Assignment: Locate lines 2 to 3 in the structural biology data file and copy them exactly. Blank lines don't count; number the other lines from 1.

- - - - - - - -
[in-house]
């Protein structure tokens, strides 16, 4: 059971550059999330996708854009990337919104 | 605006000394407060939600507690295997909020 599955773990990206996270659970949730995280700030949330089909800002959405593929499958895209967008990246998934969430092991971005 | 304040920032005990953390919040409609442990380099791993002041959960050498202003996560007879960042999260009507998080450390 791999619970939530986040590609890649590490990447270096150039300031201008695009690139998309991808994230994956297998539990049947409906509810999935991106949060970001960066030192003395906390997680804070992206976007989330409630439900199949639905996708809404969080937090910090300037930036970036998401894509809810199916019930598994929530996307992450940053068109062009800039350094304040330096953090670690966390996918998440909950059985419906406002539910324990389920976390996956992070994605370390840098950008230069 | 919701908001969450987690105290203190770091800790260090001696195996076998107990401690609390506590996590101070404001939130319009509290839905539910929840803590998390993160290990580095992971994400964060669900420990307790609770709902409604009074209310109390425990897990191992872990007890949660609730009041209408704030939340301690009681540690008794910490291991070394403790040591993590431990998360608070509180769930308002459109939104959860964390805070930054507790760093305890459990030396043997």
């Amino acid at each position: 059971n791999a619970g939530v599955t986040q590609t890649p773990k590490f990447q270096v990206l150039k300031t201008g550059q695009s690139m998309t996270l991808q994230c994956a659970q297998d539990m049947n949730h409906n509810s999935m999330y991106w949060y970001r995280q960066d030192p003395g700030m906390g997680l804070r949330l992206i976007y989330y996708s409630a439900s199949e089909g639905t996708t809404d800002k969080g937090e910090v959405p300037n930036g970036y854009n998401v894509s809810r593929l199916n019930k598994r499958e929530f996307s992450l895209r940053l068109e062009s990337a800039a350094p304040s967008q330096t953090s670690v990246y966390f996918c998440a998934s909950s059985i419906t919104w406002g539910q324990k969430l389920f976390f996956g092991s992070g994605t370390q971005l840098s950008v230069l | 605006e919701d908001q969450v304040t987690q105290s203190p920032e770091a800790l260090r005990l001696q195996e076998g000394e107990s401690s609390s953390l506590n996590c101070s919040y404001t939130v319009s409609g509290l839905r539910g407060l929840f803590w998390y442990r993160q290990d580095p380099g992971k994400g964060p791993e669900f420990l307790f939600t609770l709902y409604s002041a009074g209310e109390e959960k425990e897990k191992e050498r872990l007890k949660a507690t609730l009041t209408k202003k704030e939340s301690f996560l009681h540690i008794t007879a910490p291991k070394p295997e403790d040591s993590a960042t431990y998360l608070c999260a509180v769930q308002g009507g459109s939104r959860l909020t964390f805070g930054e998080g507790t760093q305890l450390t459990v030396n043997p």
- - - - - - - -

């Protein structure tokens, strides 16, 4: 059971550059999330996708854009990337919104 | 605006000394407060939600507690295997909020 599955773990990206996270659970949730995280700030949330089909800002959405593929499958895209967008990246998934969430092991971005 | 304040920032005990953390919040409609442990380099791993002041959960050498202003996560007879960042999260009507998080450390 791999619970939530986040590609890649590490990447270096150039300031201008695009690139998309991808994230994956297998539990049947409906509810999935991106949060970001960066030192003395906390997680804070992206976007989330409630439900199949639905996708809404969080937090910090300037930036970036998401894509809810199916019930598994929530996307992450940053068109062009800039350094304040330096953090670690966390996918998440909950059985419906406002539910324990389920976390996956992070994605370390840098950008230069 | 919701908001969450987690105290203190770091800790260090001696195996076998107990401690609390506590996590101070404001939130319009509290839905539910929840803590998390993160290990580095992971994400964060669900420990307790609770709902409604009074209310109390425990897990191992872990007890949660609730009041209408704030939340301690009681540690008794910490291991070394403790040591993590431990998360608070509180769930308002459109939104959860964390805070930054507790760093305890459990030396043997």
């Amino acid at each position: 059971n791999a619970g939530v599955t986040q590609t890649p773990k590490f990447q270096v990206l150039k300031t201008g550059q695009s690139m998309t996270l991808q994230c994956a659970q297998d539990m049947n949730h409906n509810s999935m999330y991106w949060y970001r995280q960066d030192p003395g700030m906390g997680l804070r949330l992206i976007y989330y996708s409630a439900s199949e089909g639905t996708t809404d800002k969080g937090e910090v959405p300037n930036g970036y854009n998401v894509s809810r593929l199916n019930k598994r499958e929530f996307s992450l895209r940053l068109e062009s990337a800039a350094p304040s967008q330096t953090s670690v990246y966390f996918c998440a998934s909950s059985i419906t919104w406002g539910q324990k969430l389920f976390f996956g092991s992070g994605t370390q971005l840098s950008v230069l | 605006e919701d908001q969450v304040t987690q105290s203190p920032e770091a800790l260090r005990l001696q195996e076998g000394e107990s401690s609390s953390l506590n996590c101070s919040y404001t939130v319009s409609g509290l839905r539910g407060l929840f803590w998390y442990r993160q290990d580095p380099g992971k994400g964060p791993e669900f420990l307790f939600t609770l709902y409604s002041a009074g209310e109390e959960k425990e897990k191992e050498r872990l007890k949660a507690t609730l009041t209408k202003k704030e939340s301690f996560l009681h540690i008794t007879a910490p291991k070394p295997e403790d040591s993590a960042t431990y998360l608070c999260a509180v769930q308002g009507g459109s939104r959860l909020t964390f805070g930054e998080g507790t760093q305890l450390t459990v030396n043997p």